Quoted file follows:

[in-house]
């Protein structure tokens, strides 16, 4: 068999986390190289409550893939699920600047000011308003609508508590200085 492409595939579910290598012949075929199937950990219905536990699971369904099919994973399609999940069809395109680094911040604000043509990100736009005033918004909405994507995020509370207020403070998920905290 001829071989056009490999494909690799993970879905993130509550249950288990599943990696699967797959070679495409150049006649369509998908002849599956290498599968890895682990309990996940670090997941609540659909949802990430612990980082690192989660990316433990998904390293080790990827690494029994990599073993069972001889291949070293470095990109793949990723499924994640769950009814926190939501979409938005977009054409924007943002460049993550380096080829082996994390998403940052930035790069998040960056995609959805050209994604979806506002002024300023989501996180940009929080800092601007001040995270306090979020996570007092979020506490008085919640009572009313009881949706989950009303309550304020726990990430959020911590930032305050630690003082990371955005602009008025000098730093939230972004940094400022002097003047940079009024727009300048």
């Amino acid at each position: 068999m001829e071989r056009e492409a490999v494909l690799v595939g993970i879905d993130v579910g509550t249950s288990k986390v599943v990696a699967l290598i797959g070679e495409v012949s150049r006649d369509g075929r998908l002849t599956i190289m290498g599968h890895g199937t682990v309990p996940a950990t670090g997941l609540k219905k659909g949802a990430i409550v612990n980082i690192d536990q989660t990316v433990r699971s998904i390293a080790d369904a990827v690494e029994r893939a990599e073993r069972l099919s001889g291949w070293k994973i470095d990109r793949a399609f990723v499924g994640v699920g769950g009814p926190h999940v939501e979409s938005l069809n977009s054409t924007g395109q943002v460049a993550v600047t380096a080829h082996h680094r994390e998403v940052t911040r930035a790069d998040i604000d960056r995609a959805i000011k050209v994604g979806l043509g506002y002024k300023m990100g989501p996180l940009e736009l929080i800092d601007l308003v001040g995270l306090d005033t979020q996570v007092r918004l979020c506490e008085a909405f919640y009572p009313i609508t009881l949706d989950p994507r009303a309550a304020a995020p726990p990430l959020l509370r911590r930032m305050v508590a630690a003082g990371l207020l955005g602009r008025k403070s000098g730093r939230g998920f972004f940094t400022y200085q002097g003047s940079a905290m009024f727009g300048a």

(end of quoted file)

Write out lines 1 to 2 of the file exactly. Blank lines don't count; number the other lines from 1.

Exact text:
[in-house]
């Protein structure tokens, strides 16, 4: 068999986390190289409550893939699920600047000011308003609508508590200085 492409595939579910290598012949075929199937950990219905536990699971369904099919994973399609999940069809395109680094911040604000043509990100736009005033918004909405994507995020509370207020403070998920905290 001829071989056009490999494909690799993970879905993130509550249950288990599943990696699967797959070679495409150049006649369509998908002849599956290498599968890895682990309990996940670090997941609540659909949802990430612990980082690192989660990316433990998904390293080790990827690494029994990599073993069972001889291949070293470095990109793949990723499924994640769950009814926190939501979409938005977009054409924007943002460049993550380096080829082996994390998403940052930035790069998040960056995609959805050209994604979806506002002024300023989501996180940009929080800092601007001040995270306090979020996570007092979020506490008085919640009572009313009881949706989950009303309550304020726990990430959020911590930032305050630690003082990371955005602009008025000098730093939230972004940094400022002097003047940079009024727009300048």